Intent to show them what He meant by love, and how to develop an unselfish concern even for those one would not normally “like,” Jesus chose to bring together around Him a rather disparate group of men, twelve in all. There were some zealots, radical militants from his home province of Galilee, men from the Jewish resistance movement like Simon Peter and Simon the Zealot. Jesus also chose Matthew 1:21, a former tax-collector who had collaborated with Roman officials in his work.
Jesus brought them all together, worked daily to train them in new openness and attitudes of acceptance, so that their energies could be redirected in more productive work than guerrilla raids on Roman legionnaires by the militants or incessant scheming to get-ahead by former collaborators with Romans. It was a necessary experiment — and a risky encounter – but through it Jesus saved the militants from their hate and Matthew from money-grabbing (and the violence that went along with holding his position through armed support allotted for tax collectors).
Salvation from the attitude that spawns violence is a need in our time as well. Aggressively violent persons and groups keep our newscasts filled with sad news as they use violent means to gain their ends. The recent death of hostages at the hands of terrorists is etched in our memories. All of us reacted painfully to such passionate selfishness, such evident blindness to humane values, and to that untamed spirit of aggression that continues to block understanding because the rules of regard have been scrapped. Our world needs to be saved from violence.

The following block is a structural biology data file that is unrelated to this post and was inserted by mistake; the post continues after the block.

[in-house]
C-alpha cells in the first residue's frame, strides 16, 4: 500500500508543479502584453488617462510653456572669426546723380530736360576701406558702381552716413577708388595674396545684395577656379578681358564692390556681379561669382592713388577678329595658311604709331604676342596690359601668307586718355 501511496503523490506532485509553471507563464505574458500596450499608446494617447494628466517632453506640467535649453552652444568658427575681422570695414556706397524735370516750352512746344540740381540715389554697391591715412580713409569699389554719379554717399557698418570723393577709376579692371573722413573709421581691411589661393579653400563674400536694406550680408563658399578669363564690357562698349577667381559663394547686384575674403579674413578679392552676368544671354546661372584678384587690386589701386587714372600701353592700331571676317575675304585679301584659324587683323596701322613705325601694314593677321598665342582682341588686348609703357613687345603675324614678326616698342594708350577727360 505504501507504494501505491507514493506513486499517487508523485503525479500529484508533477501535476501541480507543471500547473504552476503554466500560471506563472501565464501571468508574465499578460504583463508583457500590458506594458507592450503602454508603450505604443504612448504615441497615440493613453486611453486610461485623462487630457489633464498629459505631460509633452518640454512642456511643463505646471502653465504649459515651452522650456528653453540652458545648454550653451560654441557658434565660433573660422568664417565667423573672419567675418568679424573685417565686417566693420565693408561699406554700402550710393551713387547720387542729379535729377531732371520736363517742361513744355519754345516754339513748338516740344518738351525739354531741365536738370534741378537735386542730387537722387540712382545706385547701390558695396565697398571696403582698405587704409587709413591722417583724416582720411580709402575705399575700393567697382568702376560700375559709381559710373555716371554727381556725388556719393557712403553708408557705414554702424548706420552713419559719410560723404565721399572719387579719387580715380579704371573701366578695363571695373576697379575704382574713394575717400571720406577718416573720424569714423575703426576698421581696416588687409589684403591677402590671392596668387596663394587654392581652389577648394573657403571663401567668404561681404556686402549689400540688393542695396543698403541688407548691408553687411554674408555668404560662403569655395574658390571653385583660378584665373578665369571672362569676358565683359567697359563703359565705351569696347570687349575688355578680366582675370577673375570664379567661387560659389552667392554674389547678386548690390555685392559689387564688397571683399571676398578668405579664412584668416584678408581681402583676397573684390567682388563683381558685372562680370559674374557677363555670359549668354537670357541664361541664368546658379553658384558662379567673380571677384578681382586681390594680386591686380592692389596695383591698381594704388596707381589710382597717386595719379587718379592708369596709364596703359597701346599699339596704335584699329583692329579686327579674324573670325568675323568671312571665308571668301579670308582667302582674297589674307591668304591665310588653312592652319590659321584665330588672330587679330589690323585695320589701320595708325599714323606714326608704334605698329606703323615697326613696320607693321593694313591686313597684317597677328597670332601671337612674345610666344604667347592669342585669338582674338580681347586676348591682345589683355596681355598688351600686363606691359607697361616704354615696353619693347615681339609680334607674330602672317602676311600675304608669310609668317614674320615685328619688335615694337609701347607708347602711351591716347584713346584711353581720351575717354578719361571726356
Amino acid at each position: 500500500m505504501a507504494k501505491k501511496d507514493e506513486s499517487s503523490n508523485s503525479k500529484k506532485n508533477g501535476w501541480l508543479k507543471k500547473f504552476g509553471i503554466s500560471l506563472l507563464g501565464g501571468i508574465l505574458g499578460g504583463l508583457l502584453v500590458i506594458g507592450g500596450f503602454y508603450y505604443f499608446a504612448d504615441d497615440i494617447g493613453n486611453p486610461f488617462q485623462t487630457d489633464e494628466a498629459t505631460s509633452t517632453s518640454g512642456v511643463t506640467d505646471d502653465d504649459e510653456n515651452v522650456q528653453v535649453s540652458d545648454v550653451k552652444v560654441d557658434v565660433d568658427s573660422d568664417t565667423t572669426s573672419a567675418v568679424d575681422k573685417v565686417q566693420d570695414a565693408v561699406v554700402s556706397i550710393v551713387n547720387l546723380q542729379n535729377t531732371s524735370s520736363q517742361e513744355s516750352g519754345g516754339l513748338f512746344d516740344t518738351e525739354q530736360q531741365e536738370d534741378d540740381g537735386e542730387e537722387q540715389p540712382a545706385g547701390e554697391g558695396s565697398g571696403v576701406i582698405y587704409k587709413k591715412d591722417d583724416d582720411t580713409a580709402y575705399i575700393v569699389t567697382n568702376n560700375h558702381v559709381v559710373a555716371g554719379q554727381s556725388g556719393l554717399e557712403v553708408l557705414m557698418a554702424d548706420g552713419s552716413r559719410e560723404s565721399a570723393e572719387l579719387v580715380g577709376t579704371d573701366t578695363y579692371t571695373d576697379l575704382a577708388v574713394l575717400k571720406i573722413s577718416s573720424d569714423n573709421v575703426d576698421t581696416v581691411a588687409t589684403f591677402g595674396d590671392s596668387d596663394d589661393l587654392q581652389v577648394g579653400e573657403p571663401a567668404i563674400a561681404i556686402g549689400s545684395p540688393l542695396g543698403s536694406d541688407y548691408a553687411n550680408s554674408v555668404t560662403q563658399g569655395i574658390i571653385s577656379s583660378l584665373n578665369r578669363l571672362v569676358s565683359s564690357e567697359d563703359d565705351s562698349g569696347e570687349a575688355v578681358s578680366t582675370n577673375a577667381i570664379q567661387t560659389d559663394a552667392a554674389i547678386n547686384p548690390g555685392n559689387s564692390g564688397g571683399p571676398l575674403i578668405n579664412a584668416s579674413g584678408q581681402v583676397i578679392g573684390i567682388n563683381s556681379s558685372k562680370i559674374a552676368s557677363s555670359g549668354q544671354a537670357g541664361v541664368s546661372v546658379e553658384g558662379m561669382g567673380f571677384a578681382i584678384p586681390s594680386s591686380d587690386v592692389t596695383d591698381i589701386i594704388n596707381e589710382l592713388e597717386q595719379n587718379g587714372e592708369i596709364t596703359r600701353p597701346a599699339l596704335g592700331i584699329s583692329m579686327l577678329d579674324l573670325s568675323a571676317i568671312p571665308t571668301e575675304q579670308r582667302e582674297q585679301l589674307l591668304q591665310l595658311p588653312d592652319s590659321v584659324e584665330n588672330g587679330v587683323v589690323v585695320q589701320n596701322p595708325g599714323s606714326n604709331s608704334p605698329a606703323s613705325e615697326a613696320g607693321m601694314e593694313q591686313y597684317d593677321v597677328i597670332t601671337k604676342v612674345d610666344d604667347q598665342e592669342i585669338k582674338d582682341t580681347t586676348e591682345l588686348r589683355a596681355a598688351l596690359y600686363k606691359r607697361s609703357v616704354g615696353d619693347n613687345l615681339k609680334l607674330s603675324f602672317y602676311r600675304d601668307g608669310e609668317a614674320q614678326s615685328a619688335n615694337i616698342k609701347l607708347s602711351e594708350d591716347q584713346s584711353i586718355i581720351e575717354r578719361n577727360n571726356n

We all know how difficult it is to think non-violently when you are face to face with a sensed hostility against yourself. But Jesus came to save us from that kind of triggering attitude and response. We must let Him do so. Much help in understanding the application of His insights into this problem has been given by Howard Thurman and Martin Luther King Jr.
Thurman’s Jesus and the Disinherited is a central interpretation of the background and techniques of non-violence as Jesus taught it; King read deeply in this book during the bus boycott year in Montgomery, and it proved a reliable guide for his successful pilgrimage to non-violence through understood use of agape love.
George Washington Carver used to caution his students and friends against hate, retaliation and violence. For instance, in January 1921, invited to Washington, DC to speak about the possibilities of the peanut as a commercial product, Carter sensed hostility from some of the white Southerners who were members of the House Ways and Means Committee, the group responsible to decide about the advisability of a higher tariff on imported peanuts.
Carver had come to Washington at the request and expense of the United Peanut Association of America, a group of growers eager to protect their then-infant business from the lower costing peanuts imported from the Far East — peanuts grown in China, processed in Japan, and then sent here for sale.